I’m glad I managed to win the next three, just sticking to the
game plan, and managing to get a few loose/unforced errors out
Today, Tom made it very hard for me, he didn’t give me any cheap
point, he made sure that ever point counted. To sum it up, it
was a good win for me.
I have had a fair chance of practicing here because I arrived
early, and today gave me even more time to adapt to the court.
So I hope I’ll play better tomorrow.
(Egy) 3-1 Tom Richards (Eng)
11/6, 11/7 (53m)
Tarek Dominates, Tom just a bit short….
is rarely off the blocks like a shot kind of player. It takes
him time to adapt to the conditions, on the court and elsewhere,
and today was no exception.
But Tom was right hot from the start, and was hungry as you
would be if you had been kept away from major events for months
Tom was up 9/7, Tarek sneaked in at 9/9 but couldn’t stopped the
English to rightly take a game he dominate all along.
Tom didn’t have much chances to get into the 2nd game, 9/3 11/6
in 9m, he was neck to neck with Tarek for the next two up to the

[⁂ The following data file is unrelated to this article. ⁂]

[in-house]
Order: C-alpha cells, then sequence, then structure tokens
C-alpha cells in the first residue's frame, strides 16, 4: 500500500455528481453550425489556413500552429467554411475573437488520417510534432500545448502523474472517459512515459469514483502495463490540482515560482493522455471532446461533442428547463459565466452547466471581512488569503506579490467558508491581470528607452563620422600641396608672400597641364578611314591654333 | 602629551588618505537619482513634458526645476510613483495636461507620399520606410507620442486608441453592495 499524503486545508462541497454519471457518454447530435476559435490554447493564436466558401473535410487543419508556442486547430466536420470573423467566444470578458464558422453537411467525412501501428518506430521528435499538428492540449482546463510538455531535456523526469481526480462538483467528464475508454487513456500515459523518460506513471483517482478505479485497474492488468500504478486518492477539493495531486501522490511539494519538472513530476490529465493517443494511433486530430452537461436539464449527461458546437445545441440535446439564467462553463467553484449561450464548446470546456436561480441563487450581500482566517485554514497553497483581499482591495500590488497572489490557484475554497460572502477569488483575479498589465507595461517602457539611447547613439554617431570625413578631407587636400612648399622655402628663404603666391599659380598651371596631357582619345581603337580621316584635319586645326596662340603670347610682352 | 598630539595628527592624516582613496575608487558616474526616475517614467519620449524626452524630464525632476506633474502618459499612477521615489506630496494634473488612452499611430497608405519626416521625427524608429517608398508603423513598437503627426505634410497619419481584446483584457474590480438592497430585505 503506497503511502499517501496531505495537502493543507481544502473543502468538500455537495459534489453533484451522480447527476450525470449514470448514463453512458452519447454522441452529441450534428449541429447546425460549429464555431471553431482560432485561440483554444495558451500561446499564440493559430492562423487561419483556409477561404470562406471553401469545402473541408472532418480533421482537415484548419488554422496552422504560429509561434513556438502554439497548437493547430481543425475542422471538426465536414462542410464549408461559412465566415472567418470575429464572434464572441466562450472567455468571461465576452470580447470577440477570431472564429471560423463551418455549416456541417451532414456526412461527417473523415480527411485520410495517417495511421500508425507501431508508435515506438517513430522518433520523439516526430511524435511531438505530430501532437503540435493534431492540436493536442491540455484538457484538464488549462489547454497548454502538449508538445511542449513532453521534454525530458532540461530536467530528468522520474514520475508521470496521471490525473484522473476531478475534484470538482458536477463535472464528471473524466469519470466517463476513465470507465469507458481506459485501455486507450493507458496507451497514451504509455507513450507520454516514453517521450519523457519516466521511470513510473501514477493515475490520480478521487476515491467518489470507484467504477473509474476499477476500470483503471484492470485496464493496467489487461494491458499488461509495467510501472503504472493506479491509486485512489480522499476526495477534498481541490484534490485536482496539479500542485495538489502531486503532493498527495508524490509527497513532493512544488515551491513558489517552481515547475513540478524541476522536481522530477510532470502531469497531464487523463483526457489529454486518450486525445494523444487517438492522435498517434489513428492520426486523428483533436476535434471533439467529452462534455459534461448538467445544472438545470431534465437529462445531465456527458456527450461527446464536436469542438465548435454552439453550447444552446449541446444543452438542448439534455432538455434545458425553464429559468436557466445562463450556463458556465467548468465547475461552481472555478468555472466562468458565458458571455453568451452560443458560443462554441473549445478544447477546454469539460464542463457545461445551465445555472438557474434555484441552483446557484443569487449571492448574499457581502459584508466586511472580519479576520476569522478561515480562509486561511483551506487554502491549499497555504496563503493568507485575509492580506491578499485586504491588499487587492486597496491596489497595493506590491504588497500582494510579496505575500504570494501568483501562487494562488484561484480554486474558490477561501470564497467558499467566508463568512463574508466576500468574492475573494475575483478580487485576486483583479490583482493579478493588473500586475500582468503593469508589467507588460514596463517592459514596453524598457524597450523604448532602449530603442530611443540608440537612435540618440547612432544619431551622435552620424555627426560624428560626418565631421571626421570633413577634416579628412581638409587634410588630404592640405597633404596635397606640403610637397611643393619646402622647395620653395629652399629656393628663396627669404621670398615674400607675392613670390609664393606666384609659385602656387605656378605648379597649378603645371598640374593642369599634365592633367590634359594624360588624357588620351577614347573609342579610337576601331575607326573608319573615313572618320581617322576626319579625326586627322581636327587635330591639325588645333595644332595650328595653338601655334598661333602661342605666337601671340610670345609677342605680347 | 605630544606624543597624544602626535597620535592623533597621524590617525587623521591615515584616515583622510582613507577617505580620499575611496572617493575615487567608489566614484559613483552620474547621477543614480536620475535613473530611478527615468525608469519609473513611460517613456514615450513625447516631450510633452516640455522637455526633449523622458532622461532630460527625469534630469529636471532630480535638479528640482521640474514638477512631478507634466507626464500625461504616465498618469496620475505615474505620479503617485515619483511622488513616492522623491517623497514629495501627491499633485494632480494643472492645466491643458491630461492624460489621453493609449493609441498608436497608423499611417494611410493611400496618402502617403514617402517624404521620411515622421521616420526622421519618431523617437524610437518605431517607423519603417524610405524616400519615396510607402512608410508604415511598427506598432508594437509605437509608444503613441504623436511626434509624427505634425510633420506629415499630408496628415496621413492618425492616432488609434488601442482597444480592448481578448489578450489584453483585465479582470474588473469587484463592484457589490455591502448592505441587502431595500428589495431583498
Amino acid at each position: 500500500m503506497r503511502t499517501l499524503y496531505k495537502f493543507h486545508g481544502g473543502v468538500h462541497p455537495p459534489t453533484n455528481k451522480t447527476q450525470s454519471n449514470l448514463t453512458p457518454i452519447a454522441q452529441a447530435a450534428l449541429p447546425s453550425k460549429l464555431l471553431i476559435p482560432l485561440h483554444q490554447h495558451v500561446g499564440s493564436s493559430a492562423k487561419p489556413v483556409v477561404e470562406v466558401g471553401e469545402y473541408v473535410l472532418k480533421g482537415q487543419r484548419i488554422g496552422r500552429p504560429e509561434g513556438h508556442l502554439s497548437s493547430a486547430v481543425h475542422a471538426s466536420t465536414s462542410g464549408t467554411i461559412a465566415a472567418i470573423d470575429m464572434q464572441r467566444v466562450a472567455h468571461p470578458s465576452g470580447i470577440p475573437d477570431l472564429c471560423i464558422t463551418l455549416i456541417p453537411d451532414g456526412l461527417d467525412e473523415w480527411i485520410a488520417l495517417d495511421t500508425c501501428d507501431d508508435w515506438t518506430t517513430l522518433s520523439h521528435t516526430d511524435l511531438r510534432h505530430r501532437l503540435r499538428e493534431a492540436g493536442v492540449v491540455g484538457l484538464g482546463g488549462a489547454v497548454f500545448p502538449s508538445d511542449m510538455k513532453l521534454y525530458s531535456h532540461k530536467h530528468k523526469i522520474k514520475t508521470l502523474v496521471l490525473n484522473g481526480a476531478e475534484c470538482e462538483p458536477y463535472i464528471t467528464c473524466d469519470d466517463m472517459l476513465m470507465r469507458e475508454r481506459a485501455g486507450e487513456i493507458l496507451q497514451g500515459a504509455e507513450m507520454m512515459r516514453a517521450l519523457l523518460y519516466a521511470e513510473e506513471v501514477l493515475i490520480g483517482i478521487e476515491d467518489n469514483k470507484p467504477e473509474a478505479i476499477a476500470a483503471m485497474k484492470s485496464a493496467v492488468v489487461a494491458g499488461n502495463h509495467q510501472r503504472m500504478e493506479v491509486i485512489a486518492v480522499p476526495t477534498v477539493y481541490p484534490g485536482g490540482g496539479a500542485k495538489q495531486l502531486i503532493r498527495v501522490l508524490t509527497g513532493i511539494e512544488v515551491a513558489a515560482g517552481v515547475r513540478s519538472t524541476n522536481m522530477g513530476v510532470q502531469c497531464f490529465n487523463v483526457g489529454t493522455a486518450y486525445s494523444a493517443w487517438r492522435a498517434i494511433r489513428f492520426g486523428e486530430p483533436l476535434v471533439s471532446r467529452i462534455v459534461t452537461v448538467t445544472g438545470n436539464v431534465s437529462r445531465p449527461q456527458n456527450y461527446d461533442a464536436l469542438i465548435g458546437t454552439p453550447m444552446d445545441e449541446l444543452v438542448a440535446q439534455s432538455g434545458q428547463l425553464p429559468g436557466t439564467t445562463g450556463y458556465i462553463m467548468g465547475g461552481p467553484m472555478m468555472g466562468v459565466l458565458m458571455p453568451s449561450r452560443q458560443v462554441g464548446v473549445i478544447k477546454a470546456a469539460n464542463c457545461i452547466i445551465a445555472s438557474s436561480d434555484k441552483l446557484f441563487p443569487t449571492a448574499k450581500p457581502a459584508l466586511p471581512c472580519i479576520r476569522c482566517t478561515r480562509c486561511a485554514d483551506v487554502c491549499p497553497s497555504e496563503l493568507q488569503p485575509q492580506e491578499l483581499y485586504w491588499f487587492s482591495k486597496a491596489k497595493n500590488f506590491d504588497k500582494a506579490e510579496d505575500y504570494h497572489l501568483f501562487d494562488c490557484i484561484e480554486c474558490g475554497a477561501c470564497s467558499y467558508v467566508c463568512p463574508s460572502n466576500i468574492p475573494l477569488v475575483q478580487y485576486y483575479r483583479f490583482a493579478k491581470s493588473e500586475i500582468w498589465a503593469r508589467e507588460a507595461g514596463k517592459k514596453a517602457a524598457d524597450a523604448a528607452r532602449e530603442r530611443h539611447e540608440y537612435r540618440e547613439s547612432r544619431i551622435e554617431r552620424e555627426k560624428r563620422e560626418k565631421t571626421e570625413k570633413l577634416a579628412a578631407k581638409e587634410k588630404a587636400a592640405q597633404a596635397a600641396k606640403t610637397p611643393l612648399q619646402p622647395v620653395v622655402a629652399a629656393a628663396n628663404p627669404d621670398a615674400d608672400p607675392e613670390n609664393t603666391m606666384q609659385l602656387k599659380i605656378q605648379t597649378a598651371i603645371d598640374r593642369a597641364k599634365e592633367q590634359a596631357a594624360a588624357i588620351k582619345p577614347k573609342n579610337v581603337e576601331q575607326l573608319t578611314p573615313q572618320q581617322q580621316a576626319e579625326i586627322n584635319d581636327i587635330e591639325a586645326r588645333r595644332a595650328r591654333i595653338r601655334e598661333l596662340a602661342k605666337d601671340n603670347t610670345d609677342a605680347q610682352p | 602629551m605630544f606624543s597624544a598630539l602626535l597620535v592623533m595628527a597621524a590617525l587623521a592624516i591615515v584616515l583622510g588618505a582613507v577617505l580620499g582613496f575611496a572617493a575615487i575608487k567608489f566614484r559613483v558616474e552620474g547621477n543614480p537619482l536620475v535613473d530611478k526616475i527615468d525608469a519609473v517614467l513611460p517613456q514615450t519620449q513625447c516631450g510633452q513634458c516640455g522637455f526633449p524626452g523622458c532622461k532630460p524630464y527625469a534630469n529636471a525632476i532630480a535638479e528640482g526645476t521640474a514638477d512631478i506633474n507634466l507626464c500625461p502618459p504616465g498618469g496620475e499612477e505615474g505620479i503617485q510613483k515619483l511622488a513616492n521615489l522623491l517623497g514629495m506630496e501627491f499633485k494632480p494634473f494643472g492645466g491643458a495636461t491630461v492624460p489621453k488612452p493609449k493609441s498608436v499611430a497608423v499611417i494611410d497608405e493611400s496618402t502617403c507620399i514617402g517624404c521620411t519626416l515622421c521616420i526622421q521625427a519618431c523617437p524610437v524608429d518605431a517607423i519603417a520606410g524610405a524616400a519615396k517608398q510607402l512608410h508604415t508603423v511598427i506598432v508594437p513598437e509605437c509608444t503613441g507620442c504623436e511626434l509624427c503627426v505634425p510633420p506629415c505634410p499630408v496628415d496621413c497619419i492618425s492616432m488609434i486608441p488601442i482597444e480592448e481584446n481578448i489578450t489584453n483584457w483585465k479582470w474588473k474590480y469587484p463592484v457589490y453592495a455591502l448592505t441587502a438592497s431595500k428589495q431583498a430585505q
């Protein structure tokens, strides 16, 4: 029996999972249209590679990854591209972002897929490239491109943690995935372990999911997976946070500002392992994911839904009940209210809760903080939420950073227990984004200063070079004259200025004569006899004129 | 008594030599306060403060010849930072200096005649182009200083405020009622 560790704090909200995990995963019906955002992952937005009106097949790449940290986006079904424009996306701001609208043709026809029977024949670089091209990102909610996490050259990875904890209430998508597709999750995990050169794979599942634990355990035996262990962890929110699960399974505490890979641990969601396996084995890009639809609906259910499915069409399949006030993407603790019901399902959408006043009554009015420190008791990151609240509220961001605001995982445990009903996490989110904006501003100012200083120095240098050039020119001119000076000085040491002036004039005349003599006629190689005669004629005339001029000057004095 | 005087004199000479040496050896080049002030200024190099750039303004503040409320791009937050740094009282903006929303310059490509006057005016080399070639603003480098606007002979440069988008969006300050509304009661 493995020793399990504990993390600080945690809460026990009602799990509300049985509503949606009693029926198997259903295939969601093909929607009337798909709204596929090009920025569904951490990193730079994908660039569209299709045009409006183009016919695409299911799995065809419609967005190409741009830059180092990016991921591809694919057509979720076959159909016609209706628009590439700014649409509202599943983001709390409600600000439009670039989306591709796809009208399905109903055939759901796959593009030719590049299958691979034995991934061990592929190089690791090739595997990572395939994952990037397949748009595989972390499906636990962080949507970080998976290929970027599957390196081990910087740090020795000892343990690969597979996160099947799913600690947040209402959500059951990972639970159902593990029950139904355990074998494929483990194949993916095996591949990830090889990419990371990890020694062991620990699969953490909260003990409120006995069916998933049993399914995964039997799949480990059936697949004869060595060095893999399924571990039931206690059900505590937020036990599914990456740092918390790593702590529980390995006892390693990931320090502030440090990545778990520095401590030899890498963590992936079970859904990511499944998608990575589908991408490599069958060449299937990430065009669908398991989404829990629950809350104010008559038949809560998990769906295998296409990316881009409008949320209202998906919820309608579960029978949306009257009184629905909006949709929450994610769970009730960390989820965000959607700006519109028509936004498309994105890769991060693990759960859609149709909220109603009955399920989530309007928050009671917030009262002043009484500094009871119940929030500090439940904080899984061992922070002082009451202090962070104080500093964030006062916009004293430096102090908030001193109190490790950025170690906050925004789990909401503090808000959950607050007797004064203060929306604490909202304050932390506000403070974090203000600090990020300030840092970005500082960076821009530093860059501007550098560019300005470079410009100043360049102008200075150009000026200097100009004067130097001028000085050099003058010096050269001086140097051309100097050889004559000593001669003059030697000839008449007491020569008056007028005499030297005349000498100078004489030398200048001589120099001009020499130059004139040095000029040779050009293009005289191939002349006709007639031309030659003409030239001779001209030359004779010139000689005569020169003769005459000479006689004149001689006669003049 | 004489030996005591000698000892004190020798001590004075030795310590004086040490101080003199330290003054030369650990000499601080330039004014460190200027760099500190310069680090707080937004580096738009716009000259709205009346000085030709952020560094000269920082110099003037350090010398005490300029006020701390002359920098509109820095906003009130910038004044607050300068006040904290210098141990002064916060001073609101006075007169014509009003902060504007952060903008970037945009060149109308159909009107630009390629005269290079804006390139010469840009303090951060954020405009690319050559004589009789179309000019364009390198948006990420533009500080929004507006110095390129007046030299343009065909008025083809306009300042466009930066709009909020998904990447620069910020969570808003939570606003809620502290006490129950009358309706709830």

middle of each game.
But every time, at 5/5 in the 3rd, and 7/7 in the 4th, it’s
Tarek that gets that little acceleration in the racquet, inject
that much more pace, and Tom that is just that much too far away
from the ball.
Maybe Tom misses that match fitness at that level of pace at the
No doubt he’ll catch up soon, and as long as his body stays in
one piece (literally, as he tore his hamstring in two bits!),
he’ll be somebody to be counted with.
3-1 Nicolas Mueller (Sui)
20/18, 8/11, 11/4 (62m)
Nici up for it,
Legend Shabana keeping it under control, only just!
were spoiled honestly today. If sometimes on this tournament,